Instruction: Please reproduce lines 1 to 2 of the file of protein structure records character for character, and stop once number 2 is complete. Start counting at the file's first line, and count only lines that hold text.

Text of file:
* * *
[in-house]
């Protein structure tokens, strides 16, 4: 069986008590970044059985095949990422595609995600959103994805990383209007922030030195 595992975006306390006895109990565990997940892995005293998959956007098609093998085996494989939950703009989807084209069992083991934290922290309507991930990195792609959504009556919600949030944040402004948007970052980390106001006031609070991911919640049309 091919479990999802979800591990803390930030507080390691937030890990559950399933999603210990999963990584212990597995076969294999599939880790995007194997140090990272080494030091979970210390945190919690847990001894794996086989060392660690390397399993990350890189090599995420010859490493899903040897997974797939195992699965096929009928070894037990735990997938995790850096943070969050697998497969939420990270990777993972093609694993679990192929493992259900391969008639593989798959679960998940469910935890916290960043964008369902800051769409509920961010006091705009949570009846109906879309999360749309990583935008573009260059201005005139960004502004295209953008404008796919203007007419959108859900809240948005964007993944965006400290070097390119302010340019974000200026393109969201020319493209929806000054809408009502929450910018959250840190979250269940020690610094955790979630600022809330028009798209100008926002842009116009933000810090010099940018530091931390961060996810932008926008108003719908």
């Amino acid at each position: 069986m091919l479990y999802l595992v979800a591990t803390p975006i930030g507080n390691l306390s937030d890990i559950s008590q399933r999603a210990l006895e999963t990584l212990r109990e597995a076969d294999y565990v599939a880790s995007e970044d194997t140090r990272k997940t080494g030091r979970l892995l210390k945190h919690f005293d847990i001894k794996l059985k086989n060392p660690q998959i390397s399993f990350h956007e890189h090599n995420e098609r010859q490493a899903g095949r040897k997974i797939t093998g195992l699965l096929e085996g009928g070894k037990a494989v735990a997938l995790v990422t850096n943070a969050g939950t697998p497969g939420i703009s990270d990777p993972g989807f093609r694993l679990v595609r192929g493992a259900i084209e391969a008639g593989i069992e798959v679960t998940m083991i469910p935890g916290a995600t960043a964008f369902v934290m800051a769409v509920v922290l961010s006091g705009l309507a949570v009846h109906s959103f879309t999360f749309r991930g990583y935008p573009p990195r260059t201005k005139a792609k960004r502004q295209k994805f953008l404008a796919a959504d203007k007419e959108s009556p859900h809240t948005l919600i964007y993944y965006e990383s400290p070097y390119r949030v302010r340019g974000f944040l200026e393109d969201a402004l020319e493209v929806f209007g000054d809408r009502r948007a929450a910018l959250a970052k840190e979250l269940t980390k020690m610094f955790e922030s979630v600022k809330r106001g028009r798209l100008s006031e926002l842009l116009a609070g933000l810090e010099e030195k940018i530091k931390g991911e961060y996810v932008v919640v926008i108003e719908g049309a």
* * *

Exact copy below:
[in-house]
């Protein structure tokens, strides 16, 4: 069986008590970044059985095949990422595609995600959103994805990383209007922030030195 595992975006306390006895109990565990997940892995005293998959956007098609093998085996494989939950703009989807084209069992083991934290922290309507991930990195792609959504009556919600949030944040402004948007970052980390106001006031609070991911919640049309 091919479990999802979800591990803390930030507080390691937030890990559950399933999603210990999963990584212990597995076969294999599939880790995007194997140090990272080494030091979970210390945190919690847990001894794996086989060392660690390397399993990350890189090599995420010859490493899903040897997974797939195992699965096929009928070894037990735990997938995790850096943070969050697998497969939420990270990777993972093609694993679990192929493992259900391969008639593989798959679960998940469910935890916290960043964008369902800051769409509920961010006091705009949570009846109906879309999360749309990583935008573009260059201005005139960004502004295209953008404008796919203007007419959108859900809240948005964007993944965006400290070097390119302010340019974000200026393109969201020319493209929806000054809408009502929450910018959250840190979250269940020690610094955790979630600022809330028009798209100008926002842009116009933000810090010099940018530091931390961060996810932008926008108003719908």